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the long-term prospects of the american republic or the role of religion in it. the second peculiarity is this. america just had a presidential election. its 57th. in which the ticket of one of the major parties did not contain a protestant. this is an event without precedent, and is especially interesting because the ticket, a mormon at a catholic, was put forward by party that is a current choice of a majority of america's evangelical protestants. clearly, regarding religion, the times they are a changing. but then, when are they not in this relentlessly forward looking and forward leaning nation? a third peculiarity is that i am part of this interesting change. i am a member of a cohort that the pew survey calls than none.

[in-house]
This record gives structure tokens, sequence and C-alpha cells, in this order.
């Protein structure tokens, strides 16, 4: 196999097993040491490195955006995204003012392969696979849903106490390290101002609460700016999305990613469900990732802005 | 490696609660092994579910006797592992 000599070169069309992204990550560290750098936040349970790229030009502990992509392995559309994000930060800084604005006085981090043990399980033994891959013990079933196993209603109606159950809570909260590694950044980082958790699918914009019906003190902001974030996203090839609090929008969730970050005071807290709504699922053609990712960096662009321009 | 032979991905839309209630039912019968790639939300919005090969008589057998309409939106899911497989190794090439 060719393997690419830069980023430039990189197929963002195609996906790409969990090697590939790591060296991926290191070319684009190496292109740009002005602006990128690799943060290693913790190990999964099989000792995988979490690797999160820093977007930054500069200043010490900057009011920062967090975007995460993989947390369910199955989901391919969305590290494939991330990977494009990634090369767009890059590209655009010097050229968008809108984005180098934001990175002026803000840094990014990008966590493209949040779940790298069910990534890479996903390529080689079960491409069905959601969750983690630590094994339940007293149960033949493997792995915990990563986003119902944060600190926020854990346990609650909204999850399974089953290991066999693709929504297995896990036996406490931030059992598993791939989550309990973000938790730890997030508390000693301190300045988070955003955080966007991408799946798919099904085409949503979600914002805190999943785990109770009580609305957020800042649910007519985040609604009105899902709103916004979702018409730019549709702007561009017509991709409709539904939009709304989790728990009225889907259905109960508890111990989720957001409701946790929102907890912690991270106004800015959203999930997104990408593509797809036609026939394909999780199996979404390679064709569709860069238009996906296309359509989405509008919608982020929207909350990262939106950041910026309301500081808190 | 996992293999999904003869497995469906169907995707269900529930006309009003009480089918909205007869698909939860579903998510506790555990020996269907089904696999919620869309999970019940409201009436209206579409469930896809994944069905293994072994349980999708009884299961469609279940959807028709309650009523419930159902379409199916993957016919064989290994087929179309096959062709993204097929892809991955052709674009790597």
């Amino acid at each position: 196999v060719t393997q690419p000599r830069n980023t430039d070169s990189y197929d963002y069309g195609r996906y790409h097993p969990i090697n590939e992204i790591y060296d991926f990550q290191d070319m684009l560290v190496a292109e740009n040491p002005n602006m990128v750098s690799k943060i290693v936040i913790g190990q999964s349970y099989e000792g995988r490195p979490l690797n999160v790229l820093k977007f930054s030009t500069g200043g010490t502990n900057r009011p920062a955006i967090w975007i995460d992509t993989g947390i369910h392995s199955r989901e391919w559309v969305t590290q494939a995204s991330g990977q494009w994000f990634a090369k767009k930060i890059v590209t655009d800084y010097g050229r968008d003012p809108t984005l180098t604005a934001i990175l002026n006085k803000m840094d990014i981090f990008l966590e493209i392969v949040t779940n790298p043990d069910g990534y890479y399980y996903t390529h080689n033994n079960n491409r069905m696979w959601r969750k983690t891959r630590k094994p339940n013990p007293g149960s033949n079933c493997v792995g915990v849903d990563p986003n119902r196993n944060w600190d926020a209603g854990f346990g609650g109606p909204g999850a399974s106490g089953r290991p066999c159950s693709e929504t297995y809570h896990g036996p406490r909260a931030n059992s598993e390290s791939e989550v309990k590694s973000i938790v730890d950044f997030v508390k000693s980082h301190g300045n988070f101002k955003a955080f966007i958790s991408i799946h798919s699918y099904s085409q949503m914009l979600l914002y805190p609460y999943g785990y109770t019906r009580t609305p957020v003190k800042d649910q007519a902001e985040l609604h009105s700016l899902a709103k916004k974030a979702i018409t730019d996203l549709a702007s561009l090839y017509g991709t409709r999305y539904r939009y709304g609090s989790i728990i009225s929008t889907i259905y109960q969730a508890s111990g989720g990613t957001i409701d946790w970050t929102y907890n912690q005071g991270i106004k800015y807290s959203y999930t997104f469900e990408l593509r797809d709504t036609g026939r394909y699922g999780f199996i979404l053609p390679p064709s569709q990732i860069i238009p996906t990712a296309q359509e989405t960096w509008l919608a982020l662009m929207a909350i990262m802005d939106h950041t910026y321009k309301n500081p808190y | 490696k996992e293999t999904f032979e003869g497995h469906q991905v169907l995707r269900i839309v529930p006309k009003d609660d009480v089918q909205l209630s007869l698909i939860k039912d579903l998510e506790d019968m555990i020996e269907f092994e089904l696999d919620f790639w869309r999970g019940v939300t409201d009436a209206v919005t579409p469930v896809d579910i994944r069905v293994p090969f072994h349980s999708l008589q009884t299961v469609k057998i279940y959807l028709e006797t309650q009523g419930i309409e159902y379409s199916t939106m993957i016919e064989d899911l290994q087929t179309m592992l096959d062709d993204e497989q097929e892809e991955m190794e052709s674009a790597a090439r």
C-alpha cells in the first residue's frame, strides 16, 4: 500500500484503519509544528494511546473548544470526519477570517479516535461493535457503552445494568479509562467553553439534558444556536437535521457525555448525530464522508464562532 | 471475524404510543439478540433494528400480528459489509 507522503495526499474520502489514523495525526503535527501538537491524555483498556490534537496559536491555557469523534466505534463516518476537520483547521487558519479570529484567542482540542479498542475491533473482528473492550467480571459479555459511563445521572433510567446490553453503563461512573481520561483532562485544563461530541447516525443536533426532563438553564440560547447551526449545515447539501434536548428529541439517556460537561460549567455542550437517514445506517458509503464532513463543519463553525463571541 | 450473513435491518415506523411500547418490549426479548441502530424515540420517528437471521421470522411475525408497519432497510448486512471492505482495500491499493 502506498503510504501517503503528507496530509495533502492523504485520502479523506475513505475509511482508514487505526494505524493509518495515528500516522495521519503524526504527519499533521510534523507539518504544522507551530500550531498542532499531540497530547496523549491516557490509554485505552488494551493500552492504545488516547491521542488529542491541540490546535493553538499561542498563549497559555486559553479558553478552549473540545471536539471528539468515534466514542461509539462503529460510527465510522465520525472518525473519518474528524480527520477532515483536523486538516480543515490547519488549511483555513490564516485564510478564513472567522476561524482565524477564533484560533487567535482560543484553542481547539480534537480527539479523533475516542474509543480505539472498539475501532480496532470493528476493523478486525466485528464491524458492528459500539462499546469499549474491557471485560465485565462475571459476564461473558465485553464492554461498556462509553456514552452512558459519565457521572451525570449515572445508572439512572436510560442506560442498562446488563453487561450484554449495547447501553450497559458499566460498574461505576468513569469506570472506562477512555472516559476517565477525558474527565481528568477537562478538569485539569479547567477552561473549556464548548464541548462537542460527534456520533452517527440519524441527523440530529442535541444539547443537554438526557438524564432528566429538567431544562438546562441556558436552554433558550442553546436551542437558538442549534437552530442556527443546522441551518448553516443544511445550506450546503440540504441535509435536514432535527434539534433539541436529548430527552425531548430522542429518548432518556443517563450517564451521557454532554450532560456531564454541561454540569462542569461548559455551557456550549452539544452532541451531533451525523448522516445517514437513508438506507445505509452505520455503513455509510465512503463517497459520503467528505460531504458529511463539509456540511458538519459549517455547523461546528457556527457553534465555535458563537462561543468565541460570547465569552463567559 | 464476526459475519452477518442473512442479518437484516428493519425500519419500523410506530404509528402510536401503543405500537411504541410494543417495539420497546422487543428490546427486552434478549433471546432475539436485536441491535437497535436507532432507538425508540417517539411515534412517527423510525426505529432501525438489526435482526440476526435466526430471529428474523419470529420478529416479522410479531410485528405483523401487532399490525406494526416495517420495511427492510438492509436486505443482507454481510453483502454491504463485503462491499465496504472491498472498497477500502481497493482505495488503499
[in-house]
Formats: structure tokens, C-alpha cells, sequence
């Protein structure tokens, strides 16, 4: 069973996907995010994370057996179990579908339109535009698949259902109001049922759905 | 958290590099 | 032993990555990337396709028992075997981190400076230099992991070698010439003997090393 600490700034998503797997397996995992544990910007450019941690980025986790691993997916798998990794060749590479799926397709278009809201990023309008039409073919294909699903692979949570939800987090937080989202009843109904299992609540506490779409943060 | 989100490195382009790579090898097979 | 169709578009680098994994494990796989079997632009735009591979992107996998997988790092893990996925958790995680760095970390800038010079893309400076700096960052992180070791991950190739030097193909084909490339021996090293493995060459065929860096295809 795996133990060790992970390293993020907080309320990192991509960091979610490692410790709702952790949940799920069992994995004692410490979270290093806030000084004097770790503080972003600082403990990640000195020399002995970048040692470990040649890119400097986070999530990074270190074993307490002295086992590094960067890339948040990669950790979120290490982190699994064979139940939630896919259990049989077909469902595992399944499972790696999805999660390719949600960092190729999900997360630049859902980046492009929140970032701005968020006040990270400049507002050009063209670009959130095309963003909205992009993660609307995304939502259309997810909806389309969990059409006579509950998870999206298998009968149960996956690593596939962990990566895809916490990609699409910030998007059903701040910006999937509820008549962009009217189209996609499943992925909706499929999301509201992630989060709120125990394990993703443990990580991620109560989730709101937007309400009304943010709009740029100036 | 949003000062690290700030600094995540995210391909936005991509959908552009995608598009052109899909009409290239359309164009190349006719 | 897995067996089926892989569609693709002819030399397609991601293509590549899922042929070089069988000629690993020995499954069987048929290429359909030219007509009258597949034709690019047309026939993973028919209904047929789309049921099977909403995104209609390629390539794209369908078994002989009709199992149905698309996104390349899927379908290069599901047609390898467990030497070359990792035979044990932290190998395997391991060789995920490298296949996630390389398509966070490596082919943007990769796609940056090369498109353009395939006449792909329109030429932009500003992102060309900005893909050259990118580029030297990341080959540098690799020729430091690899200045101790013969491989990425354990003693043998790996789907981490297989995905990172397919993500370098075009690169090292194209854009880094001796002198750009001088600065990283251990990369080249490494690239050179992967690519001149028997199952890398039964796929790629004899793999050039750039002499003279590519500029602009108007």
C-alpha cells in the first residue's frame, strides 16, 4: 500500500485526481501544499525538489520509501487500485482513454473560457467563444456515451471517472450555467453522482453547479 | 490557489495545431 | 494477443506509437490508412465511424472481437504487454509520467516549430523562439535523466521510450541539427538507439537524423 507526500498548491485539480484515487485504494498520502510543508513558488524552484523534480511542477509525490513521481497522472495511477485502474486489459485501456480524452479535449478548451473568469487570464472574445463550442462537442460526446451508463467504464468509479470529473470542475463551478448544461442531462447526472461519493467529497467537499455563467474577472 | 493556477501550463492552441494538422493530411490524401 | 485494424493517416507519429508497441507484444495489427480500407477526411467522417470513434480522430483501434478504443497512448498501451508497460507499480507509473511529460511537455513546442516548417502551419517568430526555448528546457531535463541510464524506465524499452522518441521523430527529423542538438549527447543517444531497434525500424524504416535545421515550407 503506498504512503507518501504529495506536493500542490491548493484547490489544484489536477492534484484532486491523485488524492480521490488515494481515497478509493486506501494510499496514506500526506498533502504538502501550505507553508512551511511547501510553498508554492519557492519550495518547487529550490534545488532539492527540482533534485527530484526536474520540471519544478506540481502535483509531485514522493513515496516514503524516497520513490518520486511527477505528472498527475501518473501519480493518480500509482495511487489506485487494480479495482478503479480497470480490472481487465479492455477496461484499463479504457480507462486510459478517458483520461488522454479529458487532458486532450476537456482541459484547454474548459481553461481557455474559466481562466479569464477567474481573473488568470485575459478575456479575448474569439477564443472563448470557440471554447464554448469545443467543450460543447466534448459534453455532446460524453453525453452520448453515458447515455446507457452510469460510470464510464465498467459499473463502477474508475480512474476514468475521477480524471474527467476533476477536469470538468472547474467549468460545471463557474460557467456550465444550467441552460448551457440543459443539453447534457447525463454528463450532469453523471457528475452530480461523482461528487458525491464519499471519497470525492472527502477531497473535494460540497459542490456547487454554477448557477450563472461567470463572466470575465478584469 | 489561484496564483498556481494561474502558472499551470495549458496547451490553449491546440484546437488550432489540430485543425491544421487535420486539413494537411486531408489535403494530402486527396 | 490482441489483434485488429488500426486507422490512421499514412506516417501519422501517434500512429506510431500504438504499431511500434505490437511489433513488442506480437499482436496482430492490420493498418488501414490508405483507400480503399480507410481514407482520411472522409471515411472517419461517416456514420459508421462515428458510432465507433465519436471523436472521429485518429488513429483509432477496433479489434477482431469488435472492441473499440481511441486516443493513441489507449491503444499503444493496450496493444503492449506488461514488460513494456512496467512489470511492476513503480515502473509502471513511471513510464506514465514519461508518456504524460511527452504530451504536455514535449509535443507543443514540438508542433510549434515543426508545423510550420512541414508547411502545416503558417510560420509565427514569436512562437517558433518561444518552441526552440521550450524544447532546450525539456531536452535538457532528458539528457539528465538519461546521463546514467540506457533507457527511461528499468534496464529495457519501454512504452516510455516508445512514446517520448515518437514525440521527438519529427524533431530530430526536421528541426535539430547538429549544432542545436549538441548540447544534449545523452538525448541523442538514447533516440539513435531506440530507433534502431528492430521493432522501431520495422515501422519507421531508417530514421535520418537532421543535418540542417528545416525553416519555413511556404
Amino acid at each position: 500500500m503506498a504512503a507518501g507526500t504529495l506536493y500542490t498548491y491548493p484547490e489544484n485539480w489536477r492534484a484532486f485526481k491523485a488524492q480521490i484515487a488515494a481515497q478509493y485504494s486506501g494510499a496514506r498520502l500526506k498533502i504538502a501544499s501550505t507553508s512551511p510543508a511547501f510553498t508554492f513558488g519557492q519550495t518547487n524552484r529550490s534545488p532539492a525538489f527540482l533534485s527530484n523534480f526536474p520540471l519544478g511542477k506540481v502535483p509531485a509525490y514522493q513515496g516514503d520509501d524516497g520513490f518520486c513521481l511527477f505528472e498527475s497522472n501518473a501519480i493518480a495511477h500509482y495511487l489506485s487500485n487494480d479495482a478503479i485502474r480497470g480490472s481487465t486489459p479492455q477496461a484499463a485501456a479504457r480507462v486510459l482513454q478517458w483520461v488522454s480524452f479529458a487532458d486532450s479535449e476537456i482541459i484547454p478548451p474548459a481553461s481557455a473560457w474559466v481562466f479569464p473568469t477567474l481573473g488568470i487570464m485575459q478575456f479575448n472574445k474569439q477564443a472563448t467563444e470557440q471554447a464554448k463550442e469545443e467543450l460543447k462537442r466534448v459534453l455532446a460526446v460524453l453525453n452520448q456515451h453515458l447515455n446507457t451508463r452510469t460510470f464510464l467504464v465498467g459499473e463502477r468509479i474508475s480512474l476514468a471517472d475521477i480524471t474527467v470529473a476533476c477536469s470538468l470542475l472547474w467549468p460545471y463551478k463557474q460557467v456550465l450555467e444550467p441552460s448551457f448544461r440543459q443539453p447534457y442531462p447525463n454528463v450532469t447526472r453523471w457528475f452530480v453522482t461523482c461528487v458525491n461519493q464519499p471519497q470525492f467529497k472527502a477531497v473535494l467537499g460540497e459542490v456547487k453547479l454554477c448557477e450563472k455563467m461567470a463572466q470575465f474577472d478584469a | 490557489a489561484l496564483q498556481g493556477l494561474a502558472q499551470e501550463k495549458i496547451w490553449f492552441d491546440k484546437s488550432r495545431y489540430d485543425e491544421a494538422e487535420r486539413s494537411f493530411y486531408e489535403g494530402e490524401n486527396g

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today, when americans are asked their religious affiliation, 20%, a large and growing portion say none. my subject today is the greater role of religion in politics in america, yet i am not a person of faith. concerning this, permit me a brief autobiographical digression. i am the son of a professor of philosophy. he was the son of a lutheran minister. indeed, my father, frederick well, may have come -- may have become a philosopher because his father was a minister. as a boy, the future professor will occasionally sat outside after wills study do. listening to the pastor and members of his congregation wrestle with the problem of reconciling the doctrine of grace and the concept of free